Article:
Everything You Need to Build a Strong Core
Runners spend a lot of time searching for the perfect training plan that combines easy runs, speed workouts, and rest days to keep building their fitness. Most plans also include a day or two listed as cross-training, which we use as an opportunity for additional cardio.
If we instead dedicated time to strength training, specifically in our core, we’d reduce the chance of injury, increase our speed, and run more efficiently. In the last decade as a running coach, I’ve helped runners through hip pain, runner’s knee, lower back pain, and IT Band Syndrome, which nearly every physical therapist I consult with has correlated with a weak core.
A weak core doesn’t just mean a weak six-pack (a.k.a. the rectus abdominis). Your core encompasses the trunk of your body, which is 29 pairs of muscles including those that lie deeper in your centre, like the transverse abdominis, internal obliques, pelvic floor, and the muscles along the spine, like the erector spinae. Your glutes, hip flexors, lats, and traps are part of the core, too. Anatomy aside, this is a reminder that our core requires more than a few crunches.
The Expert: Amanda Brooks has logged 41,000-plus km’s in her 20 years of running. She is a United Endurance Sports Coaching Academy–certified running coach and an ACE-certified personal trainer. Since 2012, Amanda has worked with over 200 runners individually and thousands more through online group programs on her website, RunToTheFinish.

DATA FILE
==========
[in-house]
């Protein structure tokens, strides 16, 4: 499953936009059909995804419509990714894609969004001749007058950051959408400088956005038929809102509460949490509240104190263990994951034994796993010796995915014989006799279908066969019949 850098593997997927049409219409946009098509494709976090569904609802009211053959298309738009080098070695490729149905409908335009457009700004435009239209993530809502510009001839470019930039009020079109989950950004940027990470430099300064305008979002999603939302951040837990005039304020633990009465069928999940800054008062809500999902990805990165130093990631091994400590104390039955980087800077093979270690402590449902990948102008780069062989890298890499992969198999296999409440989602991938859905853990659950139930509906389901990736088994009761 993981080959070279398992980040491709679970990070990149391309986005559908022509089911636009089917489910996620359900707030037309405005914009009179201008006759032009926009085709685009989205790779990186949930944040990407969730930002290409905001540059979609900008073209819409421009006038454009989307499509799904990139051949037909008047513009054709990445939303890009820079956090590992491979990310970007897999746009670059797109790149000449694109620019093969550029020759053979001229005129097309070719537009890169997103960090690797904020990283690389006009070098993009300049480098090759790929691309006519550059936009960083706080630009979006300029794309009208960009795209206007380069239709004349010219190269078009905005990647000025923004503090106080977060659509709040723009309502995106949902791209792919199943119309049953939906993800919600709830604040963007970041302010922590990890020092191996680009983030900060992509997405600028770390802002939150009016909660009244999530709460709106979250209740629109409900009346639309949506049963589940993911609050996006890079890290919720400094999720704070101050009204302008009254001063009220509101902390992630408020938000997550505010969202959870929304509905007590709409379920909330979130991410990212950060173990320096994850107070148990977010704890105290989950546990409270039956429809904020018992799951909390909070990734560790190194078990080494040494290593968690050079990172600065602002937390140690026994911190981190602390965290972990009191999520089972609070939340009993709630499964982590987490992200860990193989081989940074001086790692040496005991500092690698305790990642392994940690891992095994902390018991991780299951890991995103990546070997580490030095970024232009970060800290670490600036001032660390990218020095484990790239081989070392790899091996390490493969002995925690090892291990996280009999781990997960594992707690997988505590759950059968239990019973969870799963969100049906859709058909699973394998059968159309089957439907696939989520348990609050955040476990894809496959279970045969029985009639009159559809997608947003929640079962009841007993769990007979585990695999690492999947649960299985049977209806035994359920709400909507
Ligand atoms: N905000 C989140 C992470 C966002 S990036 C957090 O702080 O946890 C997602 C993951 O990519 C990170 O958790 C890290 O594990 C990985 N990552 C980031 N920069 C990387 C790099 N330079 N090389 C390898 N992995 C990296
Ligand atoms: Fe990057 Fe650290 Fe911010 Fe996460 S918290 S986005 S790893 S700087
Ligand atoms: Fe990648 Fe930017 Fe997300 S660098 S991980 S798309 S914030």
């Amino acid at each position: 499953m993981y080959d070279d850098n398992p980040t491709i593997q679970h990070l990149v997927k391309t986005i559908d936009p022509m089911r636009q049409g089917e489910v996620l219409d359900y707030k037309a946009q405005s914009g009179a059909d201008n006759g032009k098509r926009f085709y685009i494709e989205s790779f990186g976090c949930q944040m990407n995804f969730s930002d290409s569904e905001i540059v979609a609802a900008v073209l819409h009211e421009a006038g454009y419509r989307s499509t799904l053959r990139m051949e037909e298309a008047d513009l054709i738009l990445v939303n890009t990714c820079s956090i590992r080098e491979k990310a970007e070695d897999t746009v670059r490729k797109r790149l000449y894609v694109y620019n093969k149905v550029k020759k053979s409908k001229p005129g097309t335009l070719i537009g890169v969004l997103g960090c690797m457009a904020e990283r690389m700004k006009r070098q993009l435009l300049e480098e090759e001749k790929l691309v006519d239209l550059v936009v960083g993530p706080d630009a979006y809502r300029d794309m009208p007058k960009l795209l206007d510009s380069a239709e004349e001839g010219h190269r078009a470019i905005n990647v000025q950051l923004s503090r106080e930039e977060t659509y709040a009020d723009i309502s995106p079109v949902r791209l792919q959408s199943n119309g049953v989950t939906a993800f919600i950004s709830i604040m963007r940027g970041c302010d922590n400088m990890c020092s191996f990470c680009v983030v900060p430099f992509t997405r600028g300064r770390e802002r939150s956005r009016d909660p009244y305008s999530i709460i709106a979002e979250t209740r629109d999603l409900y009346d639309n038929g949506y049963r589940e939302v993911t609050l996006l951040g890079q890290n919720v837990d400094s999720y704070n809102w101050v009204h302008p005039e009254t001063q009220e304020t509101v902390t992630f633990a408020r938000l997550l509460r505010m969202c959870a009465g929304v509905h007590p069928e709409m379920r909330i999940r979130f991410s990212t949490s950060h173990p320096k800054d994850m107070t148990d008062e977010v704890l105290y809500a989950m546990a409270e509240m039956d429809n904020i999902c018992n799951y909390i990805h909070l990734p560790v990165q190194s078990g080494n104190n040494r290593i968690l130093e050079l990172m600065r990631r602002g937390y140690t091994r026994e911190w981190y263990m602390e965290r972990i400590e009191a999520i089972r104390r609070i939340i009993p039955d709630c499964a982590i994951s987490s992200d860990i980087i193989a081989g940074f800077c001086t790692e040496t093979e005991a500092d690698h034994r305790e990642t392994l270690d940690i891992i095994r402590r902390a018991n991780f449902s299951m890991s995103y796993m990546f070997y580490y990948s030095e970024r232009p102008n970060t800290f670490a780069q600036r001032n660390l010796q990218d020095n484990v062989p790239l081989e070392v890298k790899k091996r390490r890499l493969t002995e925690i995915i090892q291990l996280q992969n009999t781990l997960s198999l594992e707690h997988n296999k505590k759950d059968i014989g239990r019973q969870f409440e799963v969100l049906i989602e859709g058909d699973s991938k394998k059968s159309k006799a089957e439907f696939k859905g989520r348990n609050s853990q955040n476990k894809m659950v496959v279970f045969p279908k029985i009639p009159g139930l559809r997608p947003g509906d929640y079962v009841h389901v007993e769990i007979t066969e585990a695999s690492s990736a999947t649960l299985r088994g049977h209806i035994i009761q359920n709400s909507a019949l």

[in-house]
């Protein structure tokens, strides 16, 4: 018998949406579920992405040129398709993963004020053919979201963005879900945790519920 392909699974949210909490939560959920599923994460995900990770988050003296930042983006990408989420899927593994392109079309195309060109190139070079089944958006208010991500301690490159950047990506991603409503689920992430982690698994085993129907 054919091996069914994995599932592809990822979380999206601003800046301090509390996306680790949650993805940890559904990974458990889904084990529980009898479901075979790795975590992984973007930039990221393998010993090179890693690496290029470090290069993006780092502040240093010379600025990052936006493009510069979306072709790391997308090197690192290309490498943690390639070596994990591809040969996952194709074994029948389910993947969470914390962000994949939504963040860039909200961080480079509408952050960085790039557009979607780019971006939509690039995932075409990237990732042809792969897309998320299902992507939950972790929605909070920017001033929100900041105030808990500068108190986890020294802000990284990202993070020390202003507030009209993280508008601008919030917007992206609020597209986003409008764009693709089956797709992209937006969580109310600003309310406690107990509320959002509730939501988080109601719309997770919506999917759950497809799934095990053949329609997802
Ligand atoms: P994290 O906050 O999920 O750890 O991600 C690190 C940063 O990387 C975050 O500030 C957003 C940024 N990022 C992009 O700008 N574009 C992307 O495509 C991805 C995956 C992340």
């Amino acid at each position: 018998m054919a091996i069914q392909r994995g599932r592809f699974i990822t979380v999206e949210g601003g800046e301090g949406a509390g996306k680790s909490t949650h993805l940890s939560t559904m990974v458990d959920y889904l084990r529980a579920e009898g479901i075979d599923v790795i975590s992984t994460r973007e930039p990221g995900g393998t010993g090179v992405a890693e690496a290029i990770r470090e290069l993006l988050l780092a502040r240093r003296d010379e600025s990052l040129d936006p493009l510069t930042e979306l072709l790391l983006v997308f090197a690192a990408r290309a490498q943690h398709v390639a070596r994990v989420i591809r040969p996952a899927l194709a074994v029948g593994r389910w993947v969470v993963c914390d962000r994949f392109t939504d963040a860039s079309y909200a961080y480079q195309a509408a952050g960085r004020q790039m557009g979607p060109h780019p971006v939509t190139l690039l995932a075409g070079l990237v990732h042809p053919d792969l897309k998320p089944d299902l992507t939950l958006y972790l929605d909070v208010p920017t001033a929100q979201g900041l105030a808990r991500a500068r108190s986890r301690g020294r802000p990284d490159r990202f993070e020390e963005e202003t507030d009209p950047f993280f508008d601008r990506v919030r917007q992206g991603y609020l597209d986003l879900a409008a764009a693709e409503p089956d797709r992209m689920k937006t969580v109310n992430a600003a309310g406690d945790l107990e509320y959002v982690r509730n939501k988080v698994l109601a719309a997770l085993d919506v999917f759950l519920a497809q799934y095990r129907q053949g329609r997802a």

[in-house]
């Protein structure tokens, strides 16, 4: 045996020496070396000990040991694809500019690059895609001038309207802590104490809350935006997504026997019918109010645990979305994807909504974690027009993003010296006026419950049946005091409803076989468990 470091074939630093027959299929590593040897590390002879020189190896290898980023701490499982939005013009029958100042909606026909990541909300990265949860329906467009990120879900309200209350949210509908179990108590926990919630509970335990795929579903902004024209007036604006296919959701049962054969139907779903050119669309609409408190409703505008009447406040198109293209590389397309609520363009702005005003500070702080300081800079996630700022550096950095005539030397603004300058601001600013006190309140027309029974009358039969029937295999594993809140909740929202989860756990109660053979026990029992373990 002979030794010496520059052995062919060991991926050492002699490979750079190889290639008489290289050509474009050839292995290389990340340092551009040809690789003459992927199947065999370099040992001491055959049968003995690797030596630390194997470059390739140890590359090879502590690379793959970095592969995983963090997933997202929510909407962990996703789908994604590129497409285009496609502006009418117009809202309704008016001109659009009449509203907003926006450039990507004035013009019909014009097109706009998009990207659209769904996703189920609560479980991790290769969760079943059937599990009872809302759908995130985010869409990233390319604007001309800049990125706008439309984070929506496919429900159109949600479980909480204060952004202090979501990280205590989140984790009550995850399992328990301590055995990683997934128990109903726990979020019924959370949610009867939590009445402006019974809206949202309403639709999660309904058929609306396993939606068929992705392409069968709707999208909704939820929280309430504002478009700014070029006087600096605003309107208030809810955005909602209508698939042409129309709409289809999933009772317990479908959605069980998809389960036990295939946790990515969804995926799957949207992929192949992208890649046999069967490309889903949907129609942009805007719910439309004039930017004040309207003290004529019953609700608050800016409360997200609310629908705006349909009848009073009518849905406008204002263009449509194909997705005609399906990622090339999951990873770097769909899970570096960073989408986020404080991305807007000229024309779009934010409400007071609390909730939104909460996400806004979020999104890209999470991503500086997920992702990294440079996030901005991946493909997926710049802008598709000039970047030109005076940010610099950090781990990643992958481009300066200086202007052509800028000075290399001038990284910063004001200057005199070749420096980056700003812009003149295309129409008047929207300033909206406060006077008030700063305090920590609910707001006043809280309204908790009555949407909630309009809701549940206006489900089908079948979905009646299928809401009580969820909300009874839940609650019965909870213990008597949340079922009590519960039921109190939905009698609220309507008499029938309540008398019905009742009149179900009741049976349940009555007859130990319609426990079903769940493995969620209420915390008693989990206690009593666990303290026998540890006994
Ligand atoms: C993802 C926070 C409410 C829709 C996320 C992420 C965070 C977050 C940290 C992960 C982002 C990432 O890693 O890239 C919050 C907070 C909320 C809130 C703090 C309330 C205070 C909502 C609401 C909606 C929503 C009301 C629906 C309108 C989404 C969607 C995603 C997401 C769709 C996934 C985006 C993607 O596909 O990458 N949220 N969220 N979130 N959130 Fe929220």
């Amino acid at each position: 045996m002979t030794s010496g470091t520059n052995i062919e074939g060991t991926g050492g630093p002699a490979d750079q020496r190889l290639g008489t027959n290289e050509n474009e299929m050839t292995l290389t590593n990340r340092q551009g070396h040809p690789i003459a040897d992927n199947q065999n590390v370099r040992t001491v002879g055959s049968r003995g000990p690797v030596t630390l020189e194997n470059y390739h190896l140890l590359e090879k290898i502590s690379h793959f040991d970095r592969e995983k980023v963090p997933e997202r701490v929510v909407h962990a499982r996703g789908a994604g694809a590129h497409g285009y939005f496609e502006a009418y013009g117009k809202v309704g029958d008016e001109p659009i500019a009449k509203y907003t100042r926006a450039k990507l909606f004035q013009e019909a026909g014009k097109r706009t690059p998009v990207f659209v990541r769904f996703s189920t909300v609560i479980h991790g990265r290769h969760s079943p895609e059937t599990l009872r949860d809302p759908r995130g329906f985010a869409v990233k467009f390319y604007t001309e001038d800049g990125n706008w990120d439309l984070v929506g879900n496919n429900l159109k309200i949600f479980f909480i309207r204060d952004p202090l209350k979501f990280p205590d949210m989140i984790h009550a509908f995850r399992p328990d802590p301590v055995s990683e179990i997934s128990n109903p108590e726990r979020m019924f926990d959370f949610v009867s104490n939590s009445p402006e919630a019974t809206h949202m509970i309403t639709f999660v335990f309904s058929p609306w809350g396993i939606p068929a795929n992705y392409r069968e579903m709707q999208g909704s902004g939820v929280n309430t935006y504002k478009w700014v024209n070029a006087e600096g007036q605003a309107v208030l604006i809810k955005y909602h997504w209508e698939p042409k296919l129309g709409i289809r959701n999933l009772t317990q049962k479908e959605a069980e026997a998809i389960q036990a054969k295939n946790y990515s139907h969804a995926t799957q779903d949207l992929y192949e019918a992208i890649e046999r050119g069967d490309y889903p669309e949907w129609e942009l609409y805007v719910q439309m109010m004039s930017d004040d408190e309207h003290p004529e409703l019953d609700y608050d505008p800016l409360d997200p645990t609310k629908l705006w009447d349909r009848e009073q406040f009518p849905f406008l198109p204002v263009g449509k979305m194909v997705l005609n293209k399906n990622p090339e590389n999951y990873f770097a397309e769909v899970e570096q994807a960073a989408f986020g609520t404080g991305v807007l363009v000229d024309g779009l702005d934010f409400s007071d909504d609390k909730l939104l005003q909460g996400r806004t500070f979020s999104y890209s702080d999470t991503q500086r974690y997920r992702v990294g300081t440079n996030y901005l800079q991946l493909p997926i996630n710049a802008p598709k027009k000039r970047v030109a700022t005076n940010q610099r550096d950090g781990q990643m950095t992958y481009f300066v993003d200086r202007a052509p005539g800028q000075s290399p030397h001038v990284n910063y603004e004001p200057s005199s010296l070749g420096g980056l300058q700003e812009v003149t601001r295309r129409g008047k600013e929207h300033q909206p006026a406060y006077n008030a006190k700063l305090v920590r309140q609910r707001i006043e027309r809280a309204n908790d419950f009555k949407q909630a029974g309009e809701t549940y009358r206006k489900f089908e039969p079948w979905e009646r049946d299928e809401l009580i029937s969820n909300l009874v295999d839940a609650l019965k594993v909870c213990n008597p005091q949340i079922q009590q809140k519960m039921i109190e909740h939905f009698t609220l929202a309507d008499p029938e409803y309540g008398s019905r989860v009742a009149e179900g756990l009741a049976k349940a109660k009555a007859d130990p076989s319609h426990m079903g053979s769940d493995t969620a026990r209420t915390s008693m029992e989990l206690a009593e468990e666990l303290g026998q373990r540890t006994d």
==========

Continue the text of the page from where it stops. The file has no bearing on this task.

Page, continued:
A strong core means that your glutes can help keep your knees in proper alignment when you run, preventing knee and ankle pain. It means your back has the endurance to maintain good posture even as you fatigue on longer runs so you can sustain pace and form. A strong core also allows your hips to remain level with each footfall, reducing force down the leg and, therefore, helping to decrease the risk of overuse injuries.
Ideally, your training plan should include at least two full-body strength sessions per week—every exercise will engage the core somewhat—and up to two additional core-focused sessions. But schedules are rarely ideal, so even 10 minutes of core work done consistently will have benefits.
Knowing my athletes are busy people, I created a daily 10-minute programme called the 30-Day Core Challenge. My goal is to provide runners with a specific set of moves so they’re not overwhelmed by where to start and can simply dedicate time before every single run to work the abs, hips, and glutes.
Adding moves to your existing warm-up stimulates your muscles so they work more efficiently throughout your run. It also means you’re less likely to skip the core work when your to-do list is already overloaded.
When first adding core workouts to your schedule, you might struggle to hold a plank for 30 seconds or complete 10 reps of a movement. That’s normal and simply a reminder to stay consistent. Focus on mastering the basic movements, and you’ll build more power than if you progress without making the connection between the exercise and the muscles you should feel firing during that move.
After just a couple of weeks of core workouts, most runners notice increased stability in their stride and less deterioration of their running form as they fatigue. And those changes make it easier to stay as committed to your core as you are to your daily runs.